(en Ragout.) Cut in small thick slices the flesh of a knuckle of veal, season it with a little fine salt and white pepper, flour it lightly, and fry it in butter to a pale brown, lay it into a very clean stewpan or saucepan, and just cover it with boiling water; skim it clean, and add to it a faggot of thyme and parsley, the white part of a head of celery, a small quantity of cayenne, and a blade or two of mace. Stew it very softly from an hour and three-quarters, to two hours and a half. Thicken and enrich the gravy if needful with rice-flour and mushroom catsup or Harvey's sauce, or with a large teaspoonful of flour, mixed with a slice of butter, a little good store-sauce and a glass of sherry or Madeira. Fried forcemeat balls of No. 1, page 122, may be added at pleasure. With an additional quantity of water, or of broth (made with the bones of the joint), a pint and a half of young green peas stewed with the veal for an hour will give an agreeable variety of this dish.

Boiled Knuckle Of Veal

After the joint has been trimmed and well washed, put it into a vessel well adapted to it in size, for if it be very large, so much water will be required that the veal will be deprived of its flavour; it should be well covered with it, and very gently boiled until it is perfectly tender in every part, but not so much done as to separate from the bone. Clear off the scum with scrupulous care when the simmering first commences, and throw in a small portion of salt; as this, if sparingly used, will not redden the meat, and will otherwise much improve it. Parsley and butter is usually both poured over, and sent to table with a knuckle of veal, and boiled bacon also should accompany it. From the sinewy nature of this joint, it requires more than the usual time of cooking, a quarter of an hour to the pound not being sufficient for it.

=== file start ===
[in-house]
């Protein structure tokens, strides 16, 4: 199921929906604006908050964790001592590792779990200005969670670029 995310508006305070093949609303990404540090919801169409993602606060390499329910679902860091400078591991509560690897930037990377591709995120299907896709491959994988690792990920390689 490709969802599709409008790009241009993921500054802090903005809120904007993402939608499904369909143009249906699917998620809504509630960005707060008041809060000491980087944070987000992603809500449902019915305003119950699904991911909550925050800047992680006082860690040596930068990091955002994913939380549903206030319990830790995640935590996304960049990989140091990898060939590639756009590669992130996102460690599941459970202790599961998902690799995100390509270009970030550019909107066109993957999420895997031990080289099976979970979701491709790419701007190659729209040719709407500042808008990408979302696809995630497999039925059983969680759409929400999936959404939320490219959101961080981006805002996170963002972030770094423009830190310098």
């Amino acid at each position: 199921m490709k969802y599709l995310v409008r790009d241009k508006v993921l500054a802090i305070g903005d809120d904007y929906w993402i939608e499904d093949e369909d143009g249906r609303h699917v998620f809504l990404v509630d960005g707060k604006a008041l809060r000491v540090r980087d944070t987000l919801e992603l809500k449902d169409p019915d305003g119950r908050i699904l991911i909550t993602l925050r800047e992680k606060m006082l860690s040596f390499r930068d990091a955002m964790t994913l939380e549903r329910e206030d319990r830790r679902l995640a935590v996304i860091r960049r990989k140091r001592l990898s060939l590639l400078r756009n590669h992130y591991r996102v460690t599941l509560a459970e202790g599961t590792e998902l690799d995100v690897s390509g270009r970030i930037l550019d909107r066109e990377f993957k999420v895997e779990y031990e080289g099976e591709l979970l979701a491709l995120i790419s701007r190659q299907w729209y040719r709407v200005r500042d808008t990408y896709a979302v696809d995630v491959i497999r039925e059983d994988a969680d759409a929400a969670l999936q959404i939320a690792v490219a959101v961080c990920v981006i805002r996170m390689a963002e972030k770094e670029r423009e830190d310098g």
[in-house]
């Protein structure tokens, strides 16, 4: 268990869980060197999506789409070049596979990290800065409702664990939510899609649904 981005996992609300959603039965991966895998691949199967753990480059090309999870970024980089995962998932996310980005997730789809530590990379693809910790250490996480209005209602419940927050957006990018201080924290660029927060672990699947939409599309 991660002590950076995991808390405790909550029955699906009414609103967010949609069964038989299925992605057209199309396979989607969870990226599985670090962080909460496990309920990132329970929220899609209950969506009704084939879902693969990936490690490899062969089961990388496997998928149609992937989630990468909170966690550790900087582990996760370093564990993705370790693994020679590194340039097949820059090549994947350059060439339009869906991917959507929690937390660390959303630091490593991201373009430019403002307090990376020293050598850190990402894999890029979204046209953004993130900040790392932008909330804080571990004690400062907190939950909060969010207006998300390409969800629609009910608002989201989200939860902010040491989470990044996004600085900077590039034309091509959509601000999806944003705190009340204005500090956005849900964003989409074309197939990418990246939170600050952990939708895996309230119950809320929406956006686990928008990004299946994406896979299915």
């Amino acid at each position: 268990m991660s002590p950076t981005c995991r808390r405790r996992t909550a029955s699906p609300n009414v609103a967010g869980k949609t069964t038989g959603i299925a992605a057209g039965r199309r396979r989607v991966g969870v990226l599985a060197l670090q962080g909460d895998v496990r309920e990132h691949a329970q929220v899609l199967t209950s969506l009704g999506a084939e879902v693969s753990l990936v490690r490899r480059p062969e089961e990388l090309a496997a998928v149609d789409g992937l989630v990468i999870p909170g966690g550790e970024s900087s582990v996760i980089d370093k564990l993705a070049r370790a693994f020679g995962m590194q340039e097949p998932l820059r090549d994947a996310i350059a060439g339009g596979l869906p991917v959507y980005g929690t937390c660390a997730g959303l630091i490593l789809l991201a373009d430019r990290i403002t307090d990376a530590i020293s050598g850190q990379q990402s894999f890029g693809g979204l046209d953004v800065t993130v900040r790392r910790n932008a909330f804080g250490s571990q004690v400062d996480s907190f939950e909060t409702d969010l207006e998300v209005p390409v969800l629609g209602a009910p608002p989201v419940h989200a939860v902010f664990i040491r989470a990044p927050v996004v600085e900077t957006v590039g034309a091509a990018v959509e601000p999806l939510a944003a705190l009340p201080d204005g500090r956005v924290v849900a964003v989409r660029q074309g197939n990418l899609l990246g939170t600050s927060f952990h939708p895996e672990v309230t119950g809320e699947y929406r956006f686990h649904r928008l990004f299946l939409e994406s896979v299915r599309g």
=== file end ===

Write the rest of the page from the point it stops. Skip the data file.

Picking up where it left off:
Veal, 6 to 7 lbs.: 2 hours or more.

Knuckle Of Veal With Rice Or Green Peas

Pour over a small knuckle of veal rather more than sufficient water to cover it; bring it slowly to a boil; take off all the scum with great care, throw in a teaspoonful of salt, and when the joint has simmered for about half an hour, throw in from eight to twelve ounces of well-washed rice, and stew the veal gently for an hour and a half longer, or until both the meat and rice are perfectly tender. A seasoning of cayenne and mace in fine powder with more salt, should it be required, must be added twenty or thirty minutes before they are served. For a superior stew, good veal broth may be substituted for the water.

Veal, 6 lbs.; water, 3 to 4 pints; salt, 1 teaspoonful: 30 to 40 minutes. Rice, 8 to 12 ozs.: 1 1/2 hour. Seasoning of cayenne, mace, and more salt if needed. A quart or even more of full-grown green peas added to the veal as soon as the scum has been cleared off will make a most excellent stew. It should be well seasoned with white pepper, and the mace should be omitted. Two or three cucumbers, pared and freed from the seeds, may be sliced into it when it boils, or four or five young lettuces shred small may be used to give it flavour.